The effect of clay suspensions on THP-1 immune cells could not be confirmed, only inferred from the results obtained from the leachates. The least active leachates were those from Clays E (172,740) and F (453,096). The ICP-MS showed that these clays possessed the highest levels of iron ions. Exposure to iron oxide nanoparticles stimulates apoptosis (cell death) in macrophages [58]. This may explain the low fluorescence of the cells in these two leachates. Apoptosed cells would not produce fluorescence, creating an artificially low MFI value as cellular debris would be discounted in FACS analysis.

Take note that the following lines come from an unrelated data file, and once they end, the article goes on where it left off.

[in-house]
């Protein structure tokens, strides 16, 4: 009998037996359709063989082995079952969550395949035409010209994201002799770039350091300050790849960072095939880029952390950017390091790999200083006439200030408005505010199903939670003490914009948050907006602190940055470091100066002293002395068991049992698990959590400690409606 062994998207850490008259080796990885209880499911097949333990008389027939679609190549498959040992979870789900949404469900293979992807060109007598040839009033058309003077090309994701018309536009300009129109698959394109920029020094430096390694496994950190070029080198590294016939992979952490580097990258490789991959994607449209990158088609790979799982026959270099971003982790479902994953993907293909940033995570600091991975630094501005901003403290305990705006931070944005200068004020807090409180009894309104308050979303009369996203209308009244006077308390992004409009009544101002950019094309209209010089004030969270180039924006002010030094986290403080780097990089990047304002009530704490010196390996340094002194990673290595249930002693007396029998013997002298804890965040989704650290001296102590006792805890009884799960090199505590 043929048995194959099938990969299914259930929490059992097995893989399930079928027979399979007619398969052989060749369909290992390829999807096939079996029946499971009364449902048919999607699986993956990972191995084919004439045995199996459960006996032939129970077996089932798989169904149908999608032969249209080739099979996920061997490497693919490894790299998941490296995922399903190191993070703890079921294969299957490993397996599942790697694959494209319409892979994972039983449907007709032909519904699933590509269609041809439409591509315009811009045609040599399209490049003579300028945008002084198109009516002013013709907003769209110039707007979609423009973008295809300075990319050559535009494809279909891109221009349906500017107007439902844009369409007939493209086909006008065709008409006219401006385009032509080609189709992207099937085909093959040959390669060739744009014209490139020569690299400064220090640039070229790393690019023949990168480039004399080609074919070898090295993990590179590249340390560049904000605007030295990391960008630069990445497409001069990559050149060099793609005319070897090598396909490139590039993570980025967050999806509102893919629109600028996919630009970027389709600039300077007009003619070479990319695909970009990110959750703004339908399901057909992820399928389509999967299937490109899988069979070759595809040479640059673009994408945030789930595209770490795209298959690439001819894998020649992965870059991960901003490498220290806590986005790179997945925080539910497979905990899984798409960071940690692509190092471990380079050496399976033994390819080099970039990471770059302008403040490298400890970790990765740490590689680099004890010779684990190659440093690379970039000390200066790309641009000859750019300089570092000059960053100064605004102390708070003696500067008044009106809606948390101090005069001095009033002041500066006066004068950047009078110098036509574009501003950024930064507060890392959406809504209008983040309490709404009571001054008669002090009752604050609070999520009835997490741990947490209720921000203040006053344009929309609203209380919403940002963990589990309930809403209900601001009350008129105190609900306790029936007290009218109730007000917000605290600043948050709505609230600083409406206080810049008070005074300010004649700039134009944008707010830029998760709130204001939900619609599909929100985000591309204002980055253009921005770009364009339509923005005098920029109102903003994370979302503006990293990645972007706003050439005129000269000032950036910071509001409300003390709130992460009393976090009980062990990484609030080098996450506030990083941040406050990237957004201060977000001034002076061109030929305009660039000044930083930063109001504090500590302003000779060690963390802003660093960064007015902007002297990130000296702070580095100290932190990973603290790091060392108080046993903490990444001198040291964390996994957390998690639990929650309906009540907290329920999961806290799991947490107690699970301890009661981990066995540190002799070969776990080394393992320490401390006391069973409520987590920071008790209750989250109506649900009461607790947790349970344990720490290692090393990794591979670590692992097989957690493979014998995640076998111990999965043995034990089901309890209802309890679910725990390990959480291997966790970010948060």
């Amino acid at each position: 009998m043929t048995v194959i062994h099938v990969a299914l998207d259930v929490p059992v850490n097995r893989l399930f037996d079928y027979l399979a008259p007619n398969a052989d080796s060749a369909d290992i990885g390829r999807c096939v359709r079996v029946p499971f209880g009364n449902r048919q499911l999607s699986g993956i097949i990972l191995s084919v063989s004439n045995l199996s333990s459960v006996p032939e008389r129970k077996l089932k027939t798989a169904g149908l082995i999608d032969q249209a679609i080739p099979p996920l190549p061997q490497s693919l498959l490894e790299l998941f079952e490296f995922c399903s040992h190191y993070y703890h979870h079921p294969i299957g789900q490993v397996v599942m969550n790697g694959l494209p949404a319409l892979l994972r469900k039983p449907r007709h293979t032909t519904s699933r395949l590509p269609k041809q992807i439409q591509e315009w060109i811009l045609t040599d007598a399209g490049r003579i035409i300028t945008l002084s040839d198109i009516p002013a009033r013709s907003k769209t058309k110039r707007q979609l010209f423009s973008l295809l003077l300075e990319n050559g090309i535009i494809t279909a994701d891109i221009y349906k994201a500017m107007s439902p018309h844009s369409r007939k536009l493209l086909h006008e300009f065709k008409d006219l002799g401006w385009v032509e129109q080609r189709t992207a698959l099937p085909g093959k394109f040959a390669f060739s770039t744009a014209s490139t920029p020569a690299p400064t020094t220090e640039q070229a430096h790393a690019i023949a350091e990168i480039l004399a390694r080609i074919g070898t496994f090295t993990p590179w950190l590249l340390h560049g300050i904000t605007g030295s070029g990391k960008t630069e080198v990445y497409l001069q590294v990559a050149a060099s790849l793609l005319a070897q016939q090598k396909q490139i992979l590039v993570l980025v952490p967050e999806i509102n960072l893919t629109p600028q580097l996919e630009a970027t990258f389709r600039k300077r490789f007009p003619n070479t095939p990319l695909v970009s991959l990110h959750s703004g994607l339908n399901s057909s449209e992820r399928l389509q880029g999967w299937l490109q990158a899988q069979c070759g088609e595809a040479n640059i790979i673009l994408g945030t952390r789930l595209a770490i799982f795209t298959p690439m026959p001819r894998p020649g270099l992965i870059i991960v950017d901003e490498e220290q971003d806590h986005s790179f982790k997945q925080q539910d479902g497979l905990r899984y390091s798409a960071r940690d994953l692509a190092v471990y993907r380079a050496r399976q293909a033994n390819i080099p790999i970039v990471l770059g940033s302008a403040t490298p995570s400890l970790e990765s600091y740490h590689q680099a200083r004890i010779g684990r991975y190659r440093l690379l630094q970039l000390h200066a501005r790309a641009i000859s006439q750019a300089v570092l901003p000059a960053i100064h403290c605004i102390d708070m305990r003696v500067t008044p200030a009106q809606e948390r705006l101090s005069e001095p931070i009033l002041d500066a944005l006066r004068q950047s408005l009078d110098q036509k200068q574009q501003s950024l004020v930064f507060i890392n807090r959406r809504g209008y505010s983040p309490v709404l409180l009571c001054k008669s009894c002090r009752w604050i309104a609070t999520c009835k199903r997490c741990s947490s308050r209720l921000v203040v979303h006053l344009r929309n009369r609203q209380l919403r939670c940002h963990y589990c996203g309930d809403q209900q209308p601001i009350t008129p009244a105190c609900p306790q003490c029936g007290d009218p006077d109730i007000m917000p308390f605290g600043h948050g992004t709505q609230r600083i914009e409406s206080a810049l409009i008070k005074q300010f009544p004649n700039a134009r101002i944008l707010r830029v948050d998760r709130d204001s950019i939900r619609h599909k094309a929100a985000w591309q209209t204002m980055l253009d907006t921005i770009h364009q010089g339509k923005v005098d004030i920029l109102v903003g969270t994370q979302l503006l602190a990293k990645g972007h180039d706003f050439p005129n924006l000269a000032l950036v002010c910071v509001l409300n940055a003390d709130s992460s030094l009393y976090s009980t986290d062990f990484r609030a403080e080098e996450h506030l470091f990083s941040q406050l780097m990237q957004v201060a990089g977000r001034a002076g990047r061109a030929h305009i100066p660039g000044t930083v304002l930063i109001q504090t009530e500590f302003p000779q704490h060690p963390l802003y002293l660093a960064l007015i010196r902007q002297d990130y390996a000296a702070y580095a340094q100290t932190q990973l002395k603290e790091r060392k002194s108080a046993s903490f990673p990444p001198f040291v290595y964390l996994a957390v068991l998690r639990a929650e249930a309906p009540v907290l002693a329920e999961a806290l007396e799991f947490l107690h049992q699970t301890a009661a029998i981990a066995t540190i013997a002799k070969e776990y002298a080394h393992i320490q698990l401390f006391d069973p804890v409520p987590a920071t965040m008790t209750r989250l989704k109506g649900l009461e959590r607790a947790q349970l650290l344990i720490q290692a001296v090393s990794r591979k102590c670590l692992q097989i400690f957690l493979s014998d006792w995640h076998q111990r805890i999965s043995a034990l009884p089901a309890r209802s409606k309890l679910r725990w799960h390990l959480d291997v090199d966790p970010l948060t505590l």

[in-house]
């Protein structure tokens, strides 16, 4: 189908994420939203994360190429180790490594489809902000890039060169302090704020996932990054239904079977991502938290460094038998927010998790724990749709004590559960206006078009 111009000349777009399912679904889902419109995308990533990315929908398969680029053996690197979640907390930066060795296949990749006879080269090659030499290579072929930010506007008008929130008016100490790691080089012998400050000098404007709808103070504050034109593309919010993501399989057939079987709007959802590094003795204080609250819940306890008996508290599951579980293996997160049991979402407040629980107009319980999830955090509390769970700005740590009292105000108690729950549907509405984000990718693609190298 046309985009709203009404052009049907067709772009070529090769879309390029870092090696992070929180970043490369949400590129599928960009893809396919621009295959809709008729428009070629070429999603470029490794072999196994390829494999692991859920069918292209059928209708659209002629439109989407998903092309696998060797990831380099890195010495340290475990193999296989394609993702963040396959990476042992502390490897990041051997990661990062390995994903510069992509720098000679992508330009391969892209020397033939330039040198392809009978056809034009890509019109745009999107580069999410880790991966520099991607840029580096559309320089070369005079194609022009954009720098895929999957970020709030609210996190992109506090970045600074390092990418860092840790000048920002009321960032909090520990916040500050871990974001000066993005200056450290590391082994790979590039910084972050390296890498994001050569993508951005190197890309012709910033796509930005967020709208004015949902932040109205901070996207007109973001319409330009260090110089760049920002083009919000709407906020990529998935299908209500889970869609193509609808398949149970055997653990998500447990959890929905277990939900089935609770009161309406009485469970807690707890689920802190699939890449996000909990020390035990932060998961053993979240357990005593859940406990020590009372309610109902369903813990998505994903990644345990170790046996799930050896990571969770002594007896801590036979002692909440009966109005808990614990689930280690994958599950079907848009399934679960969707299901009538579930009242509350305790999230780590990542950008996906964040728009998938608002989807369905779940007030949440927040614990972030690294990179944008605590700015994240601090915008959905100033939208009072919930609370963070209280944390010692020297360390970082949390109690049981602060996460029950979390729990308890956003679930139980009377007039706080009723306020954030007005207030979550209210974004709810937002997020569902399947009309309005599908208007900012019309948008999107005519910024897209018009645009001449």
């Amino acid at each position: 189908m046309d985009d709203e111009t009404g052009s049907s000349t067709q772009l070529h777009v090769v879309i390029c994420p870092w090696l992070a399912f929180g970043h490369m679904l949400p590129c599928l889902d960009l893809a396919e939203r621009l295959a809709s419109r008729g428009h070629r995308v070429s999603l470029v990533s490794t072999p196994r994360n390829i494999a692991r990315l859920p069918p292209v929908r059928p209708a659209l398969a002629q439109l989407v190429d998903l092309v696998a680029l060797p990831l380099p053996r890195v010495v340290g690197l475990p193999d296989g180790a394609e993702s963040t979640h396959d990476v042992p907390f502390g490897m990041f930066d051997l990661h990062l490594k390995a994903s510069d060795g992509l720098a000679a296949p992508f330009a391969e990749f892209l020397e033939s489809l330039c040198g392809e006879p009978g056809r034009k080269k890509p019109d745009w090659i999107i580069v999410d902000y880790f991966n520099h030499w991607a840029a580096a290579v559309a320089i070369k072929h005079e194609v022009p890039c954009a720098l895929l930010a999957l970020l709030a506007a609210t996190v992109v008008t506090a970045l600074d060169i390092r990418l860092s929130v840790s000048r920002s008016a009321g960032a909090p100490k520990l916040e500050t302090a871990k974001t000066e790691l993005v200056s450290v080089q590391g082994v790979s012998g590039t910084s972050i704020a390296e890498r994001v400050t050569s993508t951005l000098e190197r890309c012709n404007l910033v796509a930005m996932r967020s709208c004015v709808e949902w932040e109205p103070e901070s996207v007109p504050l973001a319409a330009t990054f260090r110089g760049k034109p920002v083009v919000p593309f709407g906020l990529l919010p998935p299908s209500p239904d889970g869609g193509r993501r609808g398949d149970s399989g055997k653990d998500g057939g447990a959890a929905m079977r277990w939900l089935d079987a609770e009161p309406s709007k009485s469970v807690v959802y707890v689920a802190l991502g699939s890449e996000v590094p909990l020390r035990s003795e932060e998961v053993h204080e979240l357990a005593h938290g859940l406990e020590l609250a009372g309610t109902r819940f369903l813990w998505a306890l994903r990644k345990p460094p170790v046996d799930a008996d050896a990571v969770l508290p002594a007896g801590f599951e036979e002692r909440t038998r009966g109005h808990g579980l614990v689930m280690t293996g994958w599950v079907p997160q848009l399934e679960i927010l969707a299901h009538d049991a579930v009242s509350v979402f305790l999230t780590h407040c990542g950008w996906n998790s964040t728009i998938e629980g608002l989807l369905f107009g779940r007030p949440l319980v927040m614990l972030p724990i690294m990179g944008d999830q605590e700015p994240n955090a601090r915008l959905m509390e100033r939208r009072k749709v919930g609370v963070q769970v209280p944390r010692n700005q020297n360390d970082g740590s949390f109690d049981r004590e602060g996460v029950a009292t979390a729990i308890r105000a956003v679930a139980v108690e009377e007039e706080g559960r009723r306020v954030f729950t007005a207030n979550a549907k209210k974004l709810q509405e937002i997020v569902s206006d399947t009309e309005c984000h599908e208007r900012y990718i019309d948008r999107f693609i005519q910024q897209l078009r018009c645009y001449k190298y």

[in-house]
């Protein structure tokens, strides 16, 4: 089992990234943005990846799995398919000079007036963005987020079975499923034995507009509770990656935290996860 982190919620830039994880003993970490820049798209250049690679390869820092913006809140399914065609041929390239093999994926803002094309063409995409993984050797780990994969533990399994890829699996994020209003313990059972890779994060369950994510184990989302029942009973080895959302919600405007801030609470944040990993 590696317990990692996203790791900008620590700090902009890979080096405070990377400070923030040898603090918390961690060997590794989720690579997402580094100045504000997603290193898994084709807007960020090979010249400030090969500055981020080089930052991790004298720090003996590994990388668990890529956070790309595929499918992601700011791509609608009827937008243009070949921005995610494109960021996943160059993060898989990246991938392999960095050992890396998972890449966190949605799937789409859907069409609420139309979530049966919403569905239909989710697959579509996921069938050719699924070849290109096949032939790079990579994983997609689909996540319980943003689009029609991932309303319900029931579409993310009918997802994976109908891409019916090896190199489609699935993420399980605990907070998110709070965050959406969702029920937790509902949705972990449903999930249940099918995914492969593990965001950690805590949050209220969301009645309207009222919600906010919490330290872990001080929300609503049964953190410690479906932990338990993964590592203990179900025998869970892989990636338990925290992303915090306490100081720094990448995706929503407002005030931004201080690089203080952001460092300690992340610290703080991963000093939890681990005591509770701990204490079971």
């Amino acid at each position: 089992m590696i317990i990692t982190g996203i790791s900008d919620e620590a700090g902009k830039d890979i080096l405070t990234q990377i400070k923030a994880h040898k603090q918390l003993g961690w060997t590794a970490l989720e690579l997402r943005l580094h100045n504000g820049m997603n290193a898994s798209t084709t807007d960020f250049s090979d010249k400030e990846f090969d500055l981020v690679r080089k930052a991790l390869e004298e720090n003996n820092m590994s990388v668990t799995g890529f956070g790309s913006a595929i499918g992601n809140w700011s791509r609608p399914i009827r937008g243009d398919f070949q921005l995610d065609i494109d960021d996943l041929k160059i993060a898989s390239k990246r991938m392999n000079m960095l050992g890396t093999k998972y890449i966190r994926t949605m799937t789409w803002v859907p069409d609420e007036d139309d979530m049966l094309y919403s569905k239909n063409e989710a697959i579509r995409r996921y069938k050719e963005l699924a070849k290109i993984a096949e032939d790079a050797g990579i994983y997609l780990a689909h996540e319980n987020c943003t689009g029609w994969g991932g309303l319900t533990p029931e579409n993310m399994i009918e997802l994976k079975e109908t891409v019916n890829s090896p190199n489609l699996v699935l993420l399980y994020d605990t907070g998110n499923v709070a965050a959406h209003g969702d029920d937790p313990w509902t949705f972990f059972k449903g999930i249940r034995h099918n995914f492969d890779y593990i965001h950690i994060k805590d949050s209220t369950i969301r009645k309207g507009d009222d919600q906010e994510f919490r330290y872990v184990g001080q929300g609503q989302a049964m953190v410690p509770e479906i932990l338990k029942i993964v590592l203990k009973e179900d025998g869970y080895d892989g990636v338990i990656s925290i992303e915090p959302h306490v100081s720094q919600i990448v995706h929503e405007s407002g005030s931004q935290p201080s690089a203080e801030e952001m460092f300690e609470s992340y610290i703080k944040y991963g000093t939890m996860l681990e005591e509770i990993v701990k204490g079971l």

Epithelial integrity is maintained by keratinocytes. In healing skin wounds, keratinocytes migrate across the denuded wound regions, whereas keratinocytes adjacent to the migrating front are stimulated to proliferate [9]. However, in non-healing chronic wounds, keratinocyte proliferative and migratory responses are impaired, leading to failed re-epithelialization and closure. Thus, keratinocyte viability and induced proliferative and migratory responses are key events in normal dermal repair processes. The data presented herein suggests that most clays assessed have potentially beneficial effects on epithelial wound healing, considering the significant stimulatory proliferative and/or migratory effects induced by leachates of Clay B (Kaolinite), Clay E and filter-sterilized Clay E (Green), and filter-sterilized Clay F (Mirador Chimaque) versus untreated controls. Intriguingly, as HaCaT wound repopulation is dependent on the induction of both migratory and proliferative responses [40], the collective findings imply that these clays primarily promote keratinocyte migration, rather than cell proliferation. However, Clay D (Premium Nutri Clay) suspensions would potentially have adverse effects on epithelial wound repair, in light of the enhanced keratinocyte cytotoxic effects induced.